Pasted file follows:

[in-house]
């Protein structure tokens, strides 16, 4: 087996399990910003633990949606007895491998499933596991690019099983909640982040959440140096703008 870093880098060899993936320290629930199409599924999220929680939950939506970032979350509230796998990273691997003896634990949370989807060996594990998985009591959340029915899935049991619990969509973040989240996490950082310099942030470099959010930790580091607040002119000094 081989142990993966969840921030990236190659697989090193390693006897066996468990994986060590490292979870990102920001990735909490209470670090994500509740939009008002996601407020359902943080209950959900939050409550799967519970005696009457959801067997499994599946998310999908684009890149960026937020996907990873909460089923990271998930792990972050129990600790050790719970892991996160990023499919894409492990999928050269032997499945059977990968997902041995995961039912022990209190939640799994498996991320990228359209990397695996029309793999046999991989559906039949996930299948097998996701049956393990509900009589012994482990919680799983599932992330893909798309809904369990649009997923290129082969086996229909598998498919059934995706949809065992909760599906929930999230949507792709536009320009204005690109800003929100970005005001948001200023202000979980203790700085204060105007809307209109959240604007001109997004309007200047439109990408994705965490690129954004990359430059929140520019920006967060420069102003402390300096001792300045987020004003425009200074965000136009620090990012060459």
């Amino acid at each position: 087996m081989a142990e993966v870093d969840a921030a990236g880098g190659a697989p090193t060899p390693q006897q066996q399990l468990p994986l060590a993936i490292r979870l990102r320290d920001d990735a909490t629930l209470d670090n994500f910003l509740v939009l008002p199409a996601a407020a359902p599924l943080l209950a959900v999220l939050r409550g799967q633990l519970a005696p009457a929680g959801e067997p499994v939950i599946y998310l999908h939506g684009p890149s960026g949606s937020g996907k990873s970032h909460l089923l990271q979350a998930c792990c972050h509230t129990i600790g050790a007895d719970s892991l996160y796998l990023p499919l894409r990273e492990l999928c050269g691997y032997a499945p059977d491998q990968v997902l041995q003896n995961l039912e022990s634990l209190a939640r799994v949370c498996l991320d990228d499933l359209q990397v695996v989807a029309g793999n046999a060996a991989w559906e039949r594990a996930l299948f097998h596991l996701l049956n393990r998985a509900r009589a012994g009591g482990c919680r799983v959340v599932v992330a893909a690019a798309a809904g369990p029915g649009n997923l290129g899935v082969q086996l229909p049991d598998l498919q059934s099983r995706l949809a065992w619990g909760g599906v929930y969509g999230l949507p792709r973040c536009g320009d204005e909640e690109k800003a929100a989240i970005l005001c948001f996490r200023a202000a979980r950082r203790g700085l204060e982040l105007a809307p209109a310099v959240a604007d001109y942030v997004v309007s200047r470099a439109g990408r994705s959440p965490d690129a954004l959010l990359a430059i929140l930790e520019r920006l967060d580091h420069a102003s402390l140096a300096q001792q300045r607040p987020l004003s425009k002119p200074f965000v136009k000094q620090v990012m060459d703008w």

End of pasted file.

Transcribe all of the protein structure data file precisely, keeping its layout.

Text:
[in-house]
């Protein structure tokens, strides 16, 4: 087996399990910003633990949606007895491998499933596991690019099983909640982040959440140096703008 870093880098060899993936320290629930199409599924999220929680939950939506970032979350509230796998990273691997003896634990949370989807060996594990998985009591959340029915899935049991619990969509973040989240996490950082310099942030470099959010930790580091607040002119000094 081989142990993966969840921030990236190659697989090193390693006897066996468990994986060590490292979870990102920001990735909490209470670090994500509740939009008002996601407020359902943080209950959900939050409550799967519970005696009457959801067997499994599946998310999908684009890149960026937020996907990873909460089923990271998930792990972050129990600790050790719970892991996160990023499919894409492990999928050269032997499945059977990968997902041995995961039912022990209190939640799994498996991320990228359209990397695996029309793999046999991989559906039949996930299948097998996701049956393990509900009589012994482990919680799983599932992330893909798309809904369990649009997923290129082969086996229909598998498919059934995706949809065992909760599906929930999230949507792709536009320009204005690109800003929100970005005001948001200023202000979980203790700085204060105007809307209109959240604007001109997004309007200047439109990408994705965490690129954004990359430059929140520019920006967060420069102003402390300096001792300045987020004003425009200074965000136009620090990012060459």
């Amino acid at each position: 087996m081989a142990e993966v870093d969840a921030a990236g880098g190659a697989p090193t060899p390693q006897q066996q399990l468990p994986l060590a993936i490292r979870l990102r320290d920001d990735a909490t629930l209470d670090n994500f910003l509740v939009l008002p199409a996601a407020a359902p599924l943080l209950a959900v999220l939050r409550g799967q633990l519970a005696p009457a929680g959801e067997p499994v939950i599946y998310l999908h939506g684009p890149s960026g949606s937020g996907k990873s970032h909460l089923l990271q979350a998930c792990c972050h509230t129990i600790g050790a007895d719970s892991l996160y796998l990023p499919l894409r990273e492990l999928c050269g691997y032997a499945p059977d491998q990968v997902l041995q003896n995961l039912e022990s634990l209190a939640r799994v949370c498996l991320d990228d499933l359209q990397v695996v989807a029309g793999n046999a060996a991989w559906e039949r594990a996930l299948f097998h596991l996701l049956n393990r998985a509900r009589a012994g009591g482990c919680r799983v959340v599932v992330a893909a690019a798309a809904g369990p029915g649009n997923l290129g899935v082969q086996l229909p049991d598998l498919q059934s099983r995706l949809a065992w619990g909760g599906v929930y969509g999230l949507p792709r973040c536009g320009d204005e909640e690109k800003a929100a989240i970005l005001c948001f996490r200023a202000a979980r950082r203790g700085l204060e982040l105007a809307p209109a310099v959240a604007d001109y942030v997004v309007s200047r470099a439109g990408r994705s959440p965490d690129a954004l959010l990359a430059i929140l930790e520019r920006l967060d580091h420069a102003s402390l140096a300096q001792q300045r607040p987020l004003s425009k002119p200074f965000v136009k000094q620090v990012m060459d703008w």